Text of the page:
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In the Floyd Archives: A Psycho-Bestiary Paperback – July 24, 2001

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Editorial Reviews

From Publishers Weekly

Remember when dogs were not allowed on the furniture? Well, here a near-menagerie ends up on the couch with hilarious results that also lead to some sharp insights into human behavior. Part critical gloss on actual Freudian case histories, part postmodern humor and partly a very funny and silly series of cartoon strips (drawn by the author) of a week by week psychoanalysis of multiple characters, the book ends up as an oddly moving graphic account of the nature of human obsession, fear, longing, rage and terror. Mr. Bunnyman comes to Dr. Floyd because he is being chased by a wolf. The strictly Freudian doc understands that this is a paranoid fantasy, but has no problem devoting a separate 50 minutes to the Wolf, because the Wolfman has an alter ego, Lambskin, who wants attention as well. Before you know it, the obsessive-compulsive Ratma'am also joins the zoological roster of clients. Boxer supplies extensive footnotes from and about Freud's work to explicate her ideas, but anyone familiar with basic psychoanalytic theory will have already spotted Little Hans, the Wolf Man, Dora and the Rat Man. Boxer's conceit is both audacious and clever, and always transcends the sophomoric giddiness it exudes at first glance. She poignantly conveys Wolf Man's anxiety about his father's relationship to him when he is dressed in/as Lambskin, even as she animates Freud's castration theory. Boxer's knowledge of Freudian thought, as well as her charming and quirkily resonant images and ideas makes this an idiosyncratic book that could easily become a cult classic and a useful teaching tool.

Copyright 2001 Cahners Business Information, Inc.


“The ingenious Sarah Boxer has charmingly—and with great
fun—assembled a furred and feathered repertory company,
and has provided them with comic scenes that will keep you
eavesdropping on their analytic sessions for many seasons.”
—Edward Koren

“As the story unfolded, it got funnier and funnier, and funnier,
and funnier. Suddenly it was very painful.”
—David Levine

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Product Details

  • Paperback: 160 pages
  • Publisher: Pantheon; 1 edition (July 24, 2001)
  • Language: English
  • ISBN-10: 0375714421
  • ISBN-13: 978-0375714429
  • Product Dimensions: 5.5 x 0.6 x 8 inches
  • Shipping Weight: 10.4 ounces
  • Average Customer Review: 5.0 out of 5 stars  See all reviews (3 customer reviews)
  • Amazon Best Sellers Rank: #1,277,604 in Books (See Top 100 in Books)

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Most Helpful Customer Reviews

4 of 6 people found the following review helpful By A Customer on July 24, 2001
Format: Paperback
Sarah Boxer has a gift for twists, turns, ins and outs of an outrageous set of characters. Floyd is to comic culture what jazz was to Mondrian -- inventive, subversive and inspiring. How could a journalist from the NY Times have such a fertile mind and imagination to put this work together?? Moneyman, through his depression and search for his mom, is hilarilously drawn, phyically and in character. If you like Thurber or Spiegelman, this one's for you.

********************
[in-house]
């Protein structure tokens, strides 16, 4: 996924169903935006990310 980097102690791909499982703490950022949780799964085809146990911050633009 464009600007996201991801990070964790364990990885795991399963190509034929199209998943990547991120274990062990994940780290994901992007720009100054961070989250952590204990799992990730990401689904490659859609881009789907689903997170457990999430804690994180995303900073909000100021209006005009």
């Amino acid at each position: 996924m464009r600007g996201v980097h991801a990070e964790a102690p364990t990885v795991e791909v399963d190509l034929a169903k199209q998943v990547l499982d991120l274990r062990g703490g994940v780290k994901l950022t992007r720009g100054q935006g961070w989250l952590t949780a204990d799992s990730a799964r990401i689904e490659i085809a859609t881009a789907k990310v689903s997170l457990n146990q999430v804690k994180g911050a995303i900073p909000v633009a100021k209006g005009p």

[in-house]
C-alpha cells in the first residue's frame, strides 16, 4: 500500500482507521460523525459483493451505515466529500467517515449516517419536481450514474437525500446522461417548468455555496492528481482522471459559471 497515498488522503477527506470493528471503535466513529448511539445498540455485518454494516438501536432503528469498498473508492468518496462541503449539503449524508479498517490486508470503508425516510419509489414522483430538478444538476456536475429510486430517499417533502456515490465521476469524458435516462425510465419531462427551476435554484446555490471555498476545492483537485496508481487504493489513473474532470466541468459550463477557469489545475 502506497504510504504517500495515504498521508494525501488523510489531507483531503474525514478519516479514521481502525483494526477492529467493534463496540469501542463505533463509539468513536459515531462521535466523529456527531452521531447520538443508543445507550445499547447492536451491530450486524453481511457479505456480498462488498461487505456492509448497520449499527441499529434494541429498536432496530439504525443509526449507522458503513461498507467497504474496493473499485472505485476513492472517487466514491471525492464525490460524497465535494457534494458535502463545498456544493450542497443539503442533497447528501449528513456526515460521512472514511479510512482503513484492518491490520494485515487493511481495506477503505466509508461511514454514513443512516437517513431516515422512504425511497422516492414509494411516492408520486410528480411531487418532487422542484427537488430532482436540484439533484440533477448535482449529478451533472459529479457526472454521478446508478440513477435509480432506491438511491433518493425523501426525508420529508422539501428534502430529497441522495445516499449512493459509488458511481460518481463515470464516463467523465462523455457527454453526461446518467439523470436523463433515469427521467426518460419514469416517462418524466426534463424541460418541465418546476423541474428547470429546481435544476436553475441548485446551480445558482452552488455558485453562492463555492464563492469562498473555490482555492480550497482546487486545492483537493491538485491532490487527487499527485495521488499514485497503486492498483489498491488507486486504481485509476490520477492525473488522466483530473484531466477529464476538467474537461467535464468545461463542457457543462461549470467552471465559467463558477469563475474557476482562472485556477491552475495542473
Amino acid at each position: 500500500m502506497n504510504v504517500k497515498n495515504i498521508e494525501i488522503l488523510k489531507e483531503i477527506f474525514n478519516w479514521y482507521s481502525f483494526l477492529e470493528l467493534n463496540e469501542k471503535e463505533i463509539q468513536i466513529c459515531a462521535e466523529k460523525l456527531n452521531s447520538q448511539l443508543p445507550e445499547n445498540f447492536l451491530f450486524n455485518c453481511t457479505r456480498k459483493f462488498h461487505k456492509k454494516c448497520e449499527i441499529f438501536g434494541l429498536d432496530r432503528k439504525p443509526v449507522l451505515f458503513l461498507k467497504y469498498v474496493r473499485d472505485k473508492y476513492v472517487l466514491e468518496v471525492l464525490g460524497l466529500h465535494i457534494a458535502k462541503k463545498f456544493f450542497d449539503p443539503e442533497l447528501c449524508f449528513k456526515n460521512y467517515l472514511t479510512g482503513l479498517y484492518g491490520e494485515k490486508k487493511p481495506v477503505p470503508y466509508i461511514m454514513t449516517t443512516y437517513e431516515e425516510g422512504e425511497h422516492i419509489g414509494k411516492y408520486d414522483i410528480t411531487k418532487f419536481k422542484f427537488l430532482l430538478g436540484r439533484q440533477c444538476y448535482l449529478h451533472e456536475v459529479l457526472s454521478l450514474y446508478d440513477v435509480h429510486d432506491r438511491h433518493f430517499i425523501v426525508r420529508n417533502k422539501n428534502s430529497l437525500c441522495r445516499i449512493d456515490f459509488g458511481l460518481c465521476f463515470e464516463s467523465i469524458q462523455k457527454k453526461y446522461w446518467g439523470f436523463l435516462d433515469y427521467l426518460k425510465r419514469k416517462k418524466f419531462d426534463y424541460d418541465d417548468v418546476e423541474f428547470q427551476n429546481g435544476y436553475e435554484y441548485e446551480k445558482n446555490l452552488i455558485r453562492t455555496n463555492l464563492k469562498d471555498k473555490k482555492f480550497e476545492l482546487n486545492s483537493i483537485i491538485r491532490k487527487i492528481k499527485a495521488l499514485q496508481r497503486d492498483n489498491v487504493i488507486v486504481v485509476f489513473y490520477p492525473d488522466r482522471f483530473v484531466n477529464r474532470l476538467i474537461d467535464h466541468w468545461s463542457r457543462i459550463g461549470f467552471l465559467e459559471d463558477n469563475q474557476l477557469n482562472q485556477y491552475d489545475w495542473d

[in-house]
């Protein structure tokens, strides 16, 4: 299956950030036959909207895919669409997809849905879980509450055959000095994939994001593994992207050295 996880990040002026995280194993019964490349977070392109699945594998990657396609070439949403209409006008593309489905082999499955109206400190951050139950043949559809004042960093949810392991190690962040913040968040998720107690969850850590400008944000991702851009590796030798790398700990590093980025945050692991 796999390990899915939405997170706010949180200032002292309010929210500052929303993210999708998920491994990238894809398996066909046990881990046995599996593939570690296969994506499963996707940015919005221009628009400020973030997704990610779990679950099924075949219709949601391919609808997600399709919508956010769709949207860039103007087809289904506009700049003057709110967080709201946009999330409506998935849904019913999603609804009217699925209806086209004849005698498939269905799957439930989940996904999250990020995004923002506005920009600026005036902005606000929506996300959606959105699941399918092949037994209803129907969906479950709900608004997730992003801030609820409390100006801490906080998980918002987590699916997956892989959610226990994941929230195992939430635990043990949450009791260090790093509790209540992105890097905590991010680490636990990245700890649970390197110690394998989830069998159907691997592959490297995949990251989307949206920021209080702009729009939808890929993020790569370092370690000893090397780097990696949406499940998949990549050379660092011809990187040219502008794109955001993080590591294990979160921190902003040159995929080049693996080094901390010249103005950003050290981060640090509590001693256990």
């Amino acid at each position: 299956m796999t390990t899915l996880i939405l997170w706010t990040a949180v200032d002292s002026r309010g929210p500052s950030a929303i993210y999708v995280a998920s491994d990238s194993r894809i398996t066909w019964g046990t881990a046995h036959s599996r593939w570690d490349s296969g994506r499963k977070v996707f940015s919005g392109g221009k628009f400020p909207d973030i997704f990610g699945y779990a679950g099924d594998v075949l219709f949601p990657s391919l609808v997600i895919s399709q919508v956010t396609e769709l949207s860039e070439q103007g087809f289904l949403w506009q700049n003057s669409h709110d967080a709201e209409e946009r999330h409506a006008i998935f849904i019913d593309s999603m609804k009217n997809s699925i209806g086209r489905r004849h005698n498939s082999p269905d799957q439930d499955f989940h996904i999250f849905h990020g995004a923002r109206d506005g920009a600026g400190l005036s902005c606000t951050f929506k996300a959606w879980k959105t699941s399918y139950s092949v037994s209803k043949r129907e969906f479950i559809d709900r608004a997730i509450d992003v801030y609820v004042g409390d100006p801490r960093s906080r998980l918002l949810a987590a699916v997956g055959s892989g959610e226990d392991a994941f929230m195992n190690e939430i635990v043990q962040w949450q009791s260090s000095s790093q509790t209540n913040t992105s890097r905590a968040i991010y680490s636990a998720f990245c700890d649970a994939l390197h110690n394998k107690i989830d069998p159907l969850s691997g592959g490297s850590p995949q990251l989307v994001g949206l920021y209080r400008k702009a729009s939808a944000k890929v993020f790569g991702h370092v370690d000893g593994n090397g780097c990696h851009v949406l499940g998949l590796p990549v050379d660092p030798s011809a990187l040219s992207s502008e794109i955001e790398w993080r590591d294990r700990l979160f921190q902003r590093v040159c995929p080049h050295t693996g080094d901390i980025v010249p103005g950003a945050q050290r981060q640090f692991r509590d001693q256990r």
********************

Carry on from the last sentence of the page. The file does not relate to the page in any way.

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2 of 4 people found the following review helpful By Laurence Jarvik on September 3, 2001
Format: Paperback
Sarah Boxer is a staff writer at the New York Times who has covered the cultural beat
for the past few years, often with dry humor. In her career at the paper, she has done
almost everything, from writing obituaries to working as an editor of the Book Review. Her new paperback, IN THE FLOYD ARCHIVES: A PSYCHO-BESTIARY, is not a
coffee table book, but a volume designed perhaps for the smaller kind of end tables to
be found psychiatric waiting rooms.
By creating "Bunnyman" as a patient (and apparent alter-ego) seeing "Dr. Floyd,"
Boxer takes on classic Freudian concepts, lampooning (yet perhaps at a subconscious
level paying tribute to) the power and influence of psychoanalytic thought and practice.
In another sense, it is about the conflict between the rational Ego represented by Dr.
Floyd, and the instinctual Id represented by Bunnyman, as well as a series of other
If IN THE FLOYD ARCHIVES is comedy with footnotes, the type of clever novelty
that might appeal to fans of early Woody Allen or Jules Feiffer, it is not surprising,
since Boxer says she published her first cartoon at the precocious age of eleven, and
read Freud as a teenager growing up in Denver, Colorado. There, she would leaf
through her father's copies of the New Yorker, no doubt reading the cartoons, her
only direct exposure to East Coast intellectualism prior to the undergraduate degree in
Philosophy from Harvard that resulted in her transplantation to the East. (She
currently divides her time between New York City and Cambridge, Massachussetts.)
[from The Idler, [...]
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2 of 4 people found the following review helpful By William E. Burrows on August 11, 2001
Format: Paperback
This is a truly original look at Freudian psychology whose very title obviously comes from Janet Malcolm's In The Freud Archives, published several years ago and excerpted in The New Yorker. It's a wonderful, entertaining, parody on core Freud. There is a serious and highly educational message in this work, but it doesn't take itself with the typical, ponderous seriousness that afflicts other work on the subject. Boxer would make one great teacher.
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